Throughout the duration of the past four years, the term “fake news” has been continuously presented in American politics. And following the phrase’s election as a prominent rallying cry of Donald Trump’s base, the topic has managed to extend beyond politicians. Now, after a full term of Trump Administration leadership, the fake news movement has defined an entire culture of Americans who reject mainstream informational platforms.
The fake news movement began at the start of Donald Trump’s presidency when he adopted the habit of accusing publications who contradicted his statements of distributing false information. The New York Times, The Washington Post, and CNN are among the major publications he has most often accused.
By denouncing these reputable publications, who even have experienced “fact-checkers” on their staffs, Trump has transformed himself into the only information source that a large portion of his followers trust. Trump’s repeated misleading, and sometimes outwardly false, claims have proven this rhetoric, that he is more trustworthy than the media, to be a dangerous one.
Linda Qiu, of the New York Times, is one of the previously mentioned professional fact-checkers who has spent the past four years of Trump Administration leadership diligently trying to spread awareness of his false claims. For example, she fact-checked a Florida rally of President Trump’s in mid-October, where he claimed that Joe Biden wanted to eliminate the child tax credit. In Qiu’s article, she explained the entirely false nature of this comment, along with a multitude of others.
In a previous interview with Qiu, conducted in July 2020, she detailed the process of fact-checking for a group of students enrolled in an intensive journalism course. She placed a heavy emphasis on the importance of unbiased reporting, citing governmental sources, such as the congressional research service, as her primary sources to fact check with. Though she also fact checks a multitude of other politicians, also noting Nancy Pelosi, Qiu has found that over the past presidential term, Donald Trump has most frequently made misleading statements.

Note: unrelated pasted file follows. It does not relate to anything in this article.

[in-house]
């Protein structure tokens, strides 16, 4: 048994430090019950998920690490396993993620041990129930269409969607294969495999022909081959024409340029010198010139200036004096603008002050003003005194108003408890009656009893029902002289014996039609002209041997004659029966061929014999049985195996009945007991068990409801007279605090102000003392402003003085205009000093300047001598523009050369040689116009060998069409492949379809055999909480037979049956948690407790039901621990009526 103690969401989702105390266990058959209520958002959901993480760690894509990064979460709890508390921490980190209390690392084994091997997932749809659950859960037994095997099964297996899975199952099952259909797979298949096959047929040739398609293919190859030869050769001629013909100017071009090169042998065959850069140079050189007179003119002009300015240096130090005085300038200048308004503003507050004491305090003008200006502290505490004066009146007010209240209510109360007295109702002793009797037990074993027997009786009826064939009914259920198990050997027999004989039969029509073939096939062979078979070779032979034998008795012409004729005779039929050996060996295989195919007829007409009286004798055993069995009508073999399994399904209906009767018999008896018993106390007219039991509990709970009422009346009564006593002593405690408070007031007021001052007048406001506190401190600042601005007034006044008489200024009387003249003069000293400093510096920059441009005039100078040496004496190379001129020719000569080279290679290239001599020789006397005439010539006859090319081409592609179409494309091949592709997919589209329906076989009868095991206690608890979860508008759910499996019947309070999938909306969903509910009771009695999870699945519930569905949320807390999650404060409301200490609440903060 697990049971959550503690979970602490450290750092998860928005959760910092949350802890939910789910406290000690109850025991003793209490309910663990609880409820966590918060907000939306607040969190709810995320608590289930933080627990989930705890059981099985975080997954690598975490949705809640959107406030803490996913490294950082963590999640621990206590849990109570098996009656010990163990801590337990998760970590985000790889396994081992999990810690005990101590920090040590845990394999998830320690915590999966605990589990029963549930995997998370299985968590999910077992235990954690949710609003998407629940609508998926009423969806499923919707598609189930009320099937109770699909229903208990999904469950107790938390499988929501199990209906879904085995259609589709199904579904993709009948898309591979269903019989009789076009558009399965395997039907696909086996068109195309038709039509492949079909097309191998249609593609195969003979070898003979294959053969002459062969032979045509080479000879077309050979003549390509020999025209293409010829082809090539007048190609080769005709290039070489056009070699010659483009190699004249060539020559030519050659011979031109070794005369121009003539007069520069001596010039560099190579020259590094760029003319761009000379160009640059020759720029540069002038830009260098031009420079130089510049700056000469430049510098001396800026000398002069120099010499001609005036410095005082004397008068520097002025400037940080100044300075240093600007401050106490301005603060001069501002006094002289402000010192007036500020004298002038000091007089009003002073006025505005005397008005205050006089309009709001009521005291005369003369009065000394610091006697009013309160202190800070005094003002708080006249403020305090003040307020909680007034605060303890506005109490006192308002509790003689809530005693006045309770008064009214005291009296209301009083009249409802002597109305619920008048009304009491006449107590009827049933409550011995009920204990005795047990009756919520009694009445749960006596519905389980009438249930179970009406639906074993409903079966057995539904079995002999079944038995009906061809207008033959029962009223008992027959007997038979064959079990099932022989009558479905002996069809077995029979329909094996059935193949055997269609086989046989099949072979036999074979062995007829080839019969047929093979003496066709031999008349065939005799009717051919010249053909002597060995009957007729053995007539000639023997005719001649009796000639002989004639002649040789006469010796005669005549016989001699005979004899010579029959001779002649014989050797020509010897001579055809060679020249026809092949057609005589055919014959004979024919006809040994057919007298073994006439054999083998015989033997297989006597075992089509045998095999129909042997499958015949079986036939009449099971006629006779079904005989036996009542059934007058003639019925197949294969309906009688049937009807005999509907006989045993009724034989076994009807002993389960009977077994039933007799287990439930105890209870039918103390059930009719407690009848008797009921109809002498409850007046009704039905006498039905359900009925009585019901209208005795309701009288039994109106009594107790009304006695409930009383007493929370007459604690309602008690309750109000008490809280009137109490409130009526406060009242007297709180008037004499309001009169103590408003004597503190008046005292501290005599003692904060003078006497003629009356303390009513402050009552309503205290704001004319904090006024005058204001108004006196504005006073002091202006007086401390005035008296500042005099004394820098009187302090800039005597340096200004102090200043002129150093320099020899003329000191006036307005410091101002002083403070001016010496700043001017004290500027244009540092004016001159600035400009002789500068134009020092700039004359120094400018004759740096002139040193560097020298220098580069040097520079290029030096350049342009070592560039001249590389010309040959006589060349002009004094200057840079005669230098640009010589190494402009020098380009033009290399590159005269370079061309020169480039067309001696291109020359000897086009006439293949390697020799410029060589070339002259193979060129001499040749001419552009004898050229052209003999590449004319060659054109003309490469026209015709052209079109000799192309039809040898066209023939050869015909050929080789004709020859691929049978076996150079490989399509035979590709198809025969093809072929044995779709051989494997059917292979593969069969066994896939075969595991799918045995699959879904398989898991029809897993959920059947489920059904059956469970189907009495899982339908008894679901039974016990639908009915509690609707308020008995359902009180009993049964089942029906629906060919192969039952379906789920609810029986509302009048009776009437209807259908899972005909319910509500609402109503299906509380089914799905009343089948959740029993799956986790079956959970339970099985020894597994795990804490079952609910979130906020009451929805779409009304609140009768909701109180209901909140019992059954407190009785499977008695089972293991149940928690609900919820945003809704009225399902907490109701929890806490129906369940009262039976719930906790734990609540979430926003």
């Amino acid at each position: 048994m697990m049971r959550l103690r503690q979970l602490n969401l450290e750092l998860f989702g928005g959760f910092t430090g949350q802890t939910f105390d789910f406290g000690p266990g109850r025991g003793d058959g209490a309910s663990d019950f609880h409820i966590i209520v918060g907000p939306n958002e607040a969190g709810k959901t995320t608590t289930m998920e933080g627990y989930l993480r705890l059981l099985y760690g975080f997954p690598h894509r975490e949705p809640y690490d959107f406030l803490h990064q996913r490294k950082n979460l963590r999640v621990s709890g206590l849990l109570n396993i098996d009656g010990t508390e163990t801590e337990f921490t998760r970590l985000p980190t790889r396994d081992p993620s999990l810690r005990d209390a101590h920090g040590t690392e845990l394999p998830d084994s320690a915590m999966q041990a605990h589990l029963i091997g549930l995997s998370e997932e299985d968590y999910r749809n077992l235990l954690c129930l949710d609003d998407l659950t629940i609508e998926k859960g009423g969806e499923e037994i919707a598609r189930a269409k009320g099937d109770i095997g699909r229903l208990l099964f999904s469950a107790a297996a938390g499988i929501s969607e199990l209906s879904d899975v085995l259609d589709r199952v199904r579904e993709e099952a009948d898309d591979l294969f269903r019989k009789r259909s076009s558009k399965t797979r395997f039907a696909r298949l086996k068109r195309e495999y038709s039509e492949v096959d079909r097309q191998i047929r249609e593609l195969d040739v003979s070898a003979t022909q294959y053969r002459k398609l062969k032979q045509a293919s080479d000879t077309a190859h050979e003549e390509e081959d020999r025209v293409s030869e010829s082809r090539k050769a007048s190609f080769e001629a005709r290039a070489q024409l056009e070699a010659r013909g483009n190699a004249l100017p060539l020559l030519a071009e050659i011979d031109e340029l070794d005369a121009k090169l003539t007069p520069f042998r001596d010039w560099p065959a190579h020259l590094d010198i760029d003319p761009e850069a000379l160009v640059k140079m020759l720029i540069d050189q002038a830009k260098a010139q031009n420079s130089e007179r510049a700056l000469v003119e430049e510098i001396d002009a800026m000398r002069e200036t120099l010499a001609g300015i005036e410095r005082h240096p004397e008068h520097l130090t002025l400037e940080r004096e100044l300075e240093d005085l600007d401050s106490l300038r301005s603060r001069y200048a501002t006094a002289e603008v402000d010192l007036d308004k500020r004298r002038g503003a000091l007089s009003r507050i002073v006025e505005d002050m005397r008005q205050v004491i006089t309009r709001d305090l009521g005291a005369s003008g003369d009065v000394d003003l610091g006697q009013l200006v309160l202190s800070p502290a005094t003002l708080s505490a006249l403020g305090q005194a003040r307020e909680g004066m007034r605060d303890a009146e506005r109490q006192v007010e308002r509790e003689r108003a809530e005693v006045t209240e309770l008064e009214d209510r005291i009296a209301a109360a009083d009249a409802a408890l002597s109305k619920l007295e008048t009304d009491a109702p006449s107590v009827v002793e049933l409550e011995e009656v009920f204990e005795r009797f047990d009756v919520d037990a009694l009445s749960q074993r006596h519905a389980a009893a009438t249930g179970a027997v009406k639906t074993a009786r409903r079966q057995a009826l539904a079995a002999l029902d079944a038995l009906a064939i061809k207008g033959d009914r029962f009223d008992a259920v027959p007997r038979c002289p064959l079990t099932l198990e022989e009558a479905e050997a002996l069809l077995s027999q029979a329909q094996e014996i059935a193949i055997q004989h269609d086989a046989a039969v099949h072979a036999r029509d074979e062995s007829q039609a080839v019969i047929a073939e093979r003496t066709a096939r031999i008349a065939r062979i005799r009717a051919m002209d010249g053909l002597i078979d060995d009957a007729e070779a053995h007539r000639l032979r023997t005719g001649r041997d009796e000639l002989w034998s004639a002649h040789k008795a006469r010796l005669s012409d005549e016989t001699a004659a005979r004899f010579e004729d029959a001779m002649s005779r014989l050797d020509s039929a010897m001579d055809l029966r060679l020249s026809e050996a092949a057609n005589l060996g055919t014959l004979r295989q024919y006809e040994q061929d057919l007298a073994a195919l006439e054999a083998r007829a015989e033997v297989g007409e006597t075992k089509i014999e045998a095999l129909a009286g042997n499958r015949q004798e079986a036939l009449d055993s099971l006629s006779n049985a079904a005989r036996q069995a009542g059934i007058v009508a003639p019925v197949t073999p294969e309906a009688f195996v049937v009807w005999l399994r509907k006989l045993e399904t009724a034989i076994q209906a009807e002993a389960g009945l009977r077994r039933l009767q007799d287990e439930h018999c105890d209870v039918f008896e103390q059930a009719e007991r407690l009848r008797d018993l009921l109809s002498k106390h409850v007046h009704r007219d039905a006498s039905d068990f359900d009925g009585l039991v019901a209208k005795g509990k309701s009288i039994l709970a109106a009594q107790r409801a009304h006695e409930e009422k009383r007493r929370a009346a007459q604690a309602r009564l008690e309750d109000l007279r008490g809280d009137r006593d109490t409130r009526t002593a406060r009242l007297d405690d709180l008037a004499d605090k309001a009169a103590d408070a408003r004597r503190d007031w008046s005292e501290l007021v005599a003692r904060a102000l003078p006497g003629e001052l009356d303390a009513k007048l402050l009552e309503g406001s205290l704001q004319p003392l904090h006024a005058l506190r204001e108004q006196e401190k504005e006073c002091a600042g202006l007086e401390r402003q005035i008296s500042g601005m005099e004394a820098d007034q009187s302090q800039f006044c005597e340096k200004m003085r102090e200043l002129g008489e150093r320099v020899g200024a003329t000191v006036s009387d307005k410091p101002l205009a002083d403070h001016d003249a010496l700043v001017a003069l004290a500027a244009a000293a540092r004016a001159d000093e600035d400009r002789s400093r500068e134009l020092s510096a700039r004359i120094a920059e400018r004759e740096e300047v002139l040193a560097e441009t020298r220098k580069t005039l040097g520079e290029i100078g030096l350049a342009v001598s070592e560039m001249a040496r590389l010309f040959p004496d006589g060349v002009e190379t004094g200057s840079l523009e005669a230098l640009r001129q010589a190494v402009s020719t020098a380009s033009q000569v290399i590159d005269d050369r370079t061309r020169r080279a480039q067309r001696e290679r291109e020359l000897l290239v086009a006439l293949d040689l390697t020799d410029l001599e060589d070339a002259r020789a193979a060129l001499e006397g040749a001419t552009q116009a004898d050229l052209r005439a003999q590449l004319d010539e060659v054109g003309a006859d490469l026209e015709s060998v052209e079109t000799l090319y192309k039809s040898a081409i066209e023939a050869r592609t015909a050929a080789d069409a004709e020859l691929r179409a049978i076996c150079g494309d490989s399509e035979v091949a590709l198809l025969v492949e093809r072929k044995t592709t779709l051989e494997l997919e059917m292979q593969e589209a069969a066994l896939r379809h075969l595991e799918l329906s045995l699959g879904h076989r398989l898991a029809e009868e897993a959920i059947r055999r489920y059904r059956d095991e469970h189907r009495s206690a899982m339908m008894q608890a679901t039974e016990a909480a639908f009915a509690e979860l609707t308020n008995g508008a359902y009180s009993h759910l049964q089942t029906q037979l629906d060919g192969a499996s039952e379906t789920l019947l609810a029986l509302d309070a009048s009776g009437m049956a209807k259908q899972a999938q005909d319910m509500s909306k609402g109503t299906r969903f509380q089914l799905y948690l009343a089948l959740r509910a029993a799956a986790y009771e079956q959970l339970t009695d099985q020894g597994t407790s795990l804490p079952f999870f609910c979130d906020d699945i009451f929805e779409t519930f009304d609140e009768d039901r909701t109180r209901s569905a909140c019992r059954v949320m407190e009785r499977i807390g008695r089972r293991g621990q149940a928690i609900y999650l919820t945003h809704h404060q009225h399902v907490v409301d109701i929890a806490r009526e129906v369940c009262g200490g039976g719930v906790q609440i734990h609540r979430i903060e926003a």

Blocking his base off from actual news is very obviously a move to influence political power, as it is horrifyingly reminiscent of Nazi Germany’s “lügenpresse.” This translates to “lying press,” and was the term used by Nazis in the World War II era to describe any media that refuted their message.
Trump has even been accused of admitting to making strides toward becoming his base’s only trusted news source by Lesley Stahl, a host of 60 Minutes. Prior to an interview, Stahl questioned Trump about his continuous attacks on journalists and the media.
“And he said: ‘You know why I do it? I do it to discredit you all and demean you all so that when you write negative stories about me, no one will believe you,’” said Stahl.
Disappointingly, this modern-day delegitimization of journalists has proven to be successful, even earlier on, as seen in a study on registered voters done by Emerson College in 2017. The poll was indicative of a significant amount of trust in President Trump, concluding that 49% of voters felt that the news media was untruthful. These beliefs were also clearly split down party lines, with 9 in 10 Republicans deeming the Trump administration as the most truthful source available.
“I’ve definitely found it to be difficult to have discussions with Trump supporters in the past. And that’s mainly because whenever I try to bring a fact into the conversation, I get asked for my source, and then told that source is ‘fake news.’” said Josie Kelman, a senior who does not support President Trump.
Kelman then noted the frustrating difficulty she found in progressing conversations after the introduction of the “fake news” argument.
Another Masuk senior, Lauren Davis, also chimed into the conversation. She referenced a specific instance of a peer not believing a statistic she provided, simply because it did not coincide with their personal beliefs. Because of the phrase’s weaponization, the words “fake news” can now be used as an escape hatch, a deflection from any counterargument.
And as the United States enters the Biden era, this rejection of meaningful debate and conversation must come to an end. As the administration in the executive office changes, so must Americans’ mindsets about journalism.
While it is important to acknowledge bias and to collect information from reliable sources, the only way to peacefully progress into this new age, is for people to believe these reliable sources, rather than relying on a soon-to-be former president alone.